It was once an upper-middle-class status symbol like no other in the smartly accessorized home of the American 1940s, 50s and 60s. That long shelf of dark-spined volumes from Encyclopedia Britannica spoke to your commitment to your children's education, to serious thought, to even more serious conspicuous consumption. And now the full contents of the encyclopedia, all 80,000 articles, is available for a mere $1.99 a month on the iPhone.
While decidedly less crowded and rambunctious, yesterday's Cyber Monday proved to be just as noisy and hype-filled as last week's shopping Super Bowl of a Black Friday. The emails were flying into inboxes all weekend, and anyone who subscribed to mobile alerts also got bombarded with the specials. And lo and behold, even our president got into the act. "Get 10% off $10 or more today in the Obama 2012 store using the discount code MONDAY10%" read the SMS message I got on my phone on Monday afternoon.
This holiday weekend an old media favorite rocketed to the top of a new media chart, as Loud Crow Interactive and Peanuts Worldwide's "A Charlie Brown Christmas" ($6.99) digital book app topped the entertainment bestsellers in the iTunes iPad App Store. The hybrid experience combines the audio track from the famous 1965 TV special with interactive storybook features and narration from the original voice of Charlie Brown in the early specials, Peter Robbins.
ABI Research is already predicting that the big players in smartphone operating systems, Google and Apple, are going to be important forces in the market despite the carriers, or mobile network operators (MNOs) trying to dominate the market. The company says that the MNOs may have a majority share of the NFC and mobile wallet field in the short run, but Google and Apple will cut into market share between 2012 and 2016.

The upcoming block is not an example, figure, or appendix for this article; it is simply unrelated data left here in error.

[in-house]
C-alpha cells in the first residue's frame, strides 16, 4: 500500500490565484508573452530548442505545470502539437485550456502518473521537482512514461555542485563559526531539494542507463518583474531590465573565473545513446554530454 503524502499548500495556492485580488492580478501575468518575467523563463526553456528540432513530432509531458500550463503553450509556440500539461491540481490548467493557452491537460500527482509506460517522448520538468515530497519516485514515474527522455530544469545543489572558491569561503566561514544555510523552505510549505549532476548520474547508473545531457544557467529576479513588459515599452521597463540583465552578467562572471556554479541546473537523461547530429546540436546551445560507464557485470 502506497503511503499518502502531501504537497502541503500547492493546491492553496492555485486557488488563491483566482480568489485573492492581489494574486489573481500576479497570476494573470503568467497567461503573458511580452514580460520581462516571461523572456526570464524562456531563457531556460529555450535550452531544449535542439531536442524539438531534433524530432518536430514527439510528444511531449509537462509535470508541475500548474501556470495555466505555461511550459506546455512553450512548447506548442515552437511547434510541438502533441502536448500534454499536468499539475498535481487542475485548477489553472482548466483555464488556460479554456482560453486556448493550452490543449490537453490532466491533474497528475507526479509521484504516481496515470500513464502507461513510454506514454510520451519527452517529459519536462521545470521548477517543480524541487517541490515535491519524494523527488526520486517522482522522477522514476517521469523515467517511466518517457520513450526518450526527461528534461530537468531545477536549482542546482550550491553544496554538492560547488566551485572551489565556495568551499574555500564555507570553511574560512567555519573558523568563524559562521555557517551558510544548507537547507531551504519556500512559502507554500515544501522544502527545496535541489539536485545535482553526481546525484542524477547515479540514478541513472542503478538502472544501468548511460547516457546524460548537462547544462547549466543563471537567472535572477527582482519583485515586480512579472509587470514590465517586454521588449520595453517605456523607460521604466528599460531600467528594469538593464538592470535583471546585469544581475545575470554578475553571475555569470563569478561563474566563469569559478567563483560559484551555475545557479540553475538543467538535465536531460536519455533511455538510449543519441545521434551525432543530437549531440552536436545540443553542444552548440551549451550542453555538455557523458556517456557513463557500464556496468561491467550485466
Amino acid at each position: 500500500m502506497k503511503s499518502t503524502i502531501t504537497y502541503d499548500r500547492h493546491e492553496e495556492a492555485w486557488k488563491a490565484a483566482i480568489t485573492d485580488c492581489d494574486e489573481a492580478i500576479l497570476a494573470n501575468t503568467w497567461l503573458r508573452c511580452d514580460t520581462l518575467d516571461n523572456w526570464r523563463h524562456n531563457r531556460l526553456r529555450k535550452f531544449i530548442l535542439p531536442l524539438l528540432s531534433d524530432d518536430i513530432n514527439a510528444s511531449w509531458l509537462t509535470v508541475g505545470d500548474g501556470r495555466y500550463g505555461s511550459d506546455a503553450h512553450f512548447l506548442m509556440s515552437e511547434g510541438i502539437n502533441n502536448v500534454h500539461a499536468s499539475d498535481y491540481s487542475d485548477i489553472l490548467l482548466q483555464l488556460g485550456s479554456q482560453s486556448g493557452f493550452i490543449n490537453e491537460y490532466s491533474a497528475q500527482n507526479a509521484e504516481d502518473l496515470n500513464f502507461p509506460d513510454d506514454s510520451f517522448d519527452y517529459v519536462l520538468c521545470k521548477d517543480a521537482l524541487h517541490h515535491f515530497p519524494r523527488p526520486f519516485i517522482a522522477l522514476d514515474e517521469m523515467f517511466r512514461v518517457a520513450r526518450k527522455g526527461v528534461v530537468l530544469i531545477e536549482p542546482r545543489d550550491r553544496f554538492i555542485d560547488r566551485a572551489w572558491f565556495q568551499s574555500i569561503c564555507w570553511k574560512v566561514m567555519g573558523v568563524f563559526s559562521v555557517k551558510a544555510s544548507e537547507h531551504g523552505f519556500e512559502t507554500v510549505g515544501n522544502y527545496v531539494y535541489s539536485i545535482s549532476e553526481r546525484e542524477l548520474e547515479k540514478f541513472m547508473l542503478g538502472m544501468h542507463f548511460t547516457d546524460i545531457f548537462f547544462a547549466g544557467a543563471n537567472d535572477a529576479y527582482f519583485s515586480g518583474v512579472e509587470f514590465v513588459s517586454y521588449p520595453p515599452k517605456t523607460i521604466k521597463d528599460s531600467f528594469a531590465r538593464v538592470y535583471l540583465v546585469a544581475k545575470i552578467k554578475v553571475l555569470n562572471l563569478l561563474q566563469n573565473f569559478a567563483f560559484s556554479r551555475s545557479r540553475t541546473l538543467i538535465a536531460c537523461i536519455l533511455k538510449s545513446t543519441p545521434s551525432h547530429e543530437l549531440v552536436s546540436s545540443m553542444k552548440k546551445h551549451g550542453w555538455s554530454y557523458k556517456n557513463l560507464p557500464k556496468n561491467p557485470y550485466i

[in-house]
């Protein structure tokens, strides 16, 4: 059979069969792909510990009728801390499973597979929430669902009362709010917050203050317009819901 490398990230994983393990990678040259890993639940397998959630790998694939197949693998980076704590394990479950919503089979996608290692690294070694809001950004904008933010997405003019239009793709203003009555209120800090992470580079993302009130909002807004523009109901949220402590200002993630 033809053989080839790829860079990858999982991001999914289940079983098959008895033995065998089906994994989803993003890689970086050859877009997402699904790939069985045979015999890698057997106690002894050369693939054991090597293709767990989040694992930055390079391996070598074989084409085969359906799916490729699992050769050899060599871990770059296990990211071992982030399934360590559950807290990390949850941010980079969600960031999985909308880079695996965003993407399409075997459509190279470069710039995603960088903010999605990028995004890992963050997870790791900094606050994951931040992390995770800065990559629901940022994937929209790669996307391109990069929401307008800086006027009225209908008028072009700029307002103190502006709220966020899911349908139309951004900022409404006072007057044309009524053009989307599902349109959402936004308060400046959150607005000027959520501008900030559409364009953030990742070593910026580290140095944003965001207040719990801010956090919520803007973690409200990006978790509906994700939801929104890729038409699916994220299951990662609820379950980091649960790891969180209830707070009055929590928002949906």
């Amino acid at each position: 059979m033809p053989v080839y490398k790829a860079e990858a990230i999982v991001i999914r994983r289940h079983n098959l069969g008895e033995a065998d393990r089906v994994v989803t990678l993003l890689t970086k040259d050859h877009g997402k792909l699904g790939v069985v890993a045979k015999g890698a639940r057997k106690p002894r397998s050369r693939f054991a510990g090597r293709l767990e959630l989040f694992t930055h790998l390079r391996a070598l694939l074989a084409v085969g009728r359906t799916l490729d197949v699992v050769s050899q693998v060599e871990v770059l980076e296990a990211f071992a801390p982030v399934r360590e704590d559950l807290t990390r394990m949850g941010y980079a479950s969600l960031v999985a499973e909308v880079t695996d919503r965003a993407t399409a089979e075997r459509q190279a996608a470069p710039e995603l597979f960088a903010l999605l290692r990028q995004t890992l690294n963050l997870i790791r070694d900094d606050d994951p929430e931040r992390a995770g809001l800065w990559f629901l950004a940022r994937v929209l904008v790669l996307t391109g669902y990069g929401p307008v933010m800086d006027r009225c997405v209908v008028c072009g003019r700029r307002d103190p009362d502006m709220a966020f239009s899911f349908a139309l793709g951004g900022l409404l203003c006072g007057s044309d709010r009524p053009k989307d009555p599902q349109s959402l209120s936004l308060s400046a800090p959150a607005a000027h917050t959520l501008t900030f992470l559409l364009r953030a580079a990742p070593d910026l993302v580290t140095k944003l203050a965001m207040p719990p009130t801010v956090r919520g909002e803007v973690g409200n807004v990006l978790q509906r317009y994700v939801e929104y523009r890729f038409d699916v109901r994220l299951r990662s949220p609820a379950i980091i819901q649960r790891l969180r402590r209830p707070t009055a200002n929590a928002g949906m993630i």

Veterans of the digital space will remember back in the day that lame-brained guy who holed himself up in his house with his connected PC for a year to demonstrate he could live on Internet alone. He was interviewed for a while by all the morning shock jocks, had dot-com sponsors and even hosted a webcast concert in his home at one point. It devolved into silliness after a while. It was a stunt to prove the maturity of the Internet economy. This was the first thing that came to mind when an old buddy of Mediapost's -- Ben Gaddis, ...
The shopping apps keep coming as Black Friday approaches. From price predictors in the new Decide.com app to multiple 2D code readers in the Lucky magazine Shopper app, everyone has a bit of a gimmick now. Rolling out with less fanfare -- and beta written all over it -- is the very interesting Flow app in the iOS App Store from Amazon's A9.
The cell phone has the ability to hijack a customer from a retailer just as surely as if a rival salesperson were skulking a store looking to poach customers. The war for retail mindshare is now going on inside the store itself, as just about any good third-party app can tell you of a better price or source for the product you are considering with a simple UPC scan.
TV star, partygoer, bestselling scribe Nicole "Snooki" Polizzi has become an icon of something in our culture, and as soon as I figure out what that is, I will write a follow-up blog post. For now, the pint-sized "Jersey Shore" star is just spinning the joke off in countless directions while she still can. MTV already has a Snooki iOS app that lets you superimpose the reality TV starlet's face on your own photos.
Without the usual Apple fanfare about reinventing something or other "as we know it," the long-promised iTunes Match music service rolled out in an update to the iTunes library and player software on Monday. This $25-a-year service amends the iCloud infrastructure that the company introduced with iOS 5.
Truth be told: my coffee drinking is legendary. In the mornings when I speed-drink the wake-up mug to the OMMA shows where the coffee urn is conveniently situated right where this emcee can grab it quickly without veering far from the hand mike, I am devoted to the glorious bean. If I get to 9 a.m. without a few hundred milligrams of caffeine in the bloodstream, I may start hallucinating.But now Starbucks is letting visions of sugarplum fairies dance before my eyes even while I am downing my high-test fuel.